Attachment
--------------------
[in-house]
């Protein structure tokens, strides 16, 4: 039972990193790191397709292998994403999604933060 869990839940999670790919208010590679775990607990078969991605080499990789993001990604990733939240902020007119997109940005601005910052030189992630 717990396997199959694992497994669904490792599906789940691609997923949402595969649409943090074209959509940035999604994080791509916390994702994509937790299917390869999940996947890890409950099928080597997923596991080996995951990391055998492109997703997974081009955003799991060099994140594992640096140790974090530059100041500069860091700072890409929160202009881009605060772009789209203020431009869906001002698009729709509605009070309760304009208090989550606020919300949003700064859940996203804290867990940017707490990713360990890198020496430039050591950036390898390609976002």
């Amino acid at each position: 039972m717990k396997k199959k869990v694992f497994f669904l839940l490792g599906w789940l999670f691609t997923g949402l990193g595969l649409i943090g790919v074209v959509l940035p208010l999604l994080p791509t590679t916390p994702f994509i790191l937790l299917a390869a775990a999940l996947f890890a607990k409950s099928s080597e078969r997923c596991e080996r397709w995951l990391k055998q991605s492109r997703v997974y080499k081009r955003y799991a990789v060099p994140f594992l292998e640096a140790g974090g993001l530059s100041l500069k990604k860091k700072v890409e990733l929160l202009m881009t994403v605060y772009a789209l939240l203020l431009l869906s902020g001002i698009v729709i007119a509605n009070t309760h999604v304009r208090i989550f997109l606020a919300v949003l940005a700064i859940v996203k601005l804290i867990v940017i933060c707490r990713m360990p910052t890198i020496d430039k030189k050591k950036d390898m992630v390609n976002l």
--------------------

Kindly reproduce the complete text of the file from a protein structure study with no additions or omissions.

[in-house]
């Protein structure tokens, strides 16, 4: 039972990193790191397709292998994403999604933060 869990839940999670790919208010590679775990607990078969991605080499990789993001990604990733939240902020007119997109940005601005910052030189992630 717990396997199959694992497994669904490792599906789940691609997923949402595969649409943090074209959509940035999604994080791509916390994702994509937790299917390869999940996947890890409950099928080597997923596991080996995951990391055998492109997703997974081009955003799991060099994140594992640096140790974090530059100041500069860091700072890409929160202009881009605060772009789209203020431009869906001002698009729709509605009070309760304009208090989550606020919300949003700064859940996203804290867990940017707490990713360990890198020496430039050591950036390898390609976002």
């Amino acid at each position: 039972m717990k396997k199959k869990v694992f497994f669904l839940l490792g599906w789940l999670f691609t997923g949402l990193g595969l649409i943090g790919v074209v959509l940035p208010l999604l994080p791509t590679t916390p994702f994509i790191l937790l299917a390869a775990a999940l996947f890890a607990k409950s099928s080597e078969r997923c596991e080996r397709w995951l990391k055998q991605s492109r997703v997974y080499k081009r955003y799991a990789v060099p994140f594992l292998e640096a140790g974090g993001l530059s100041l500069k990604k860091k700072v890409e990733l929160l202009m881009t994403v605060y772009a789209l939240l203020l431009l869906s902020g001002i698009v729709i007119a509605n009070t309760h999604v304009r208090i989550f997109l606020a919300v949003l940005a700064i859940v996203k601005l804290i867990v940017i933060c707490r990713m360990p910052t890198i020496d430039k030189k050591k950036d390898m992630v390609n976002l």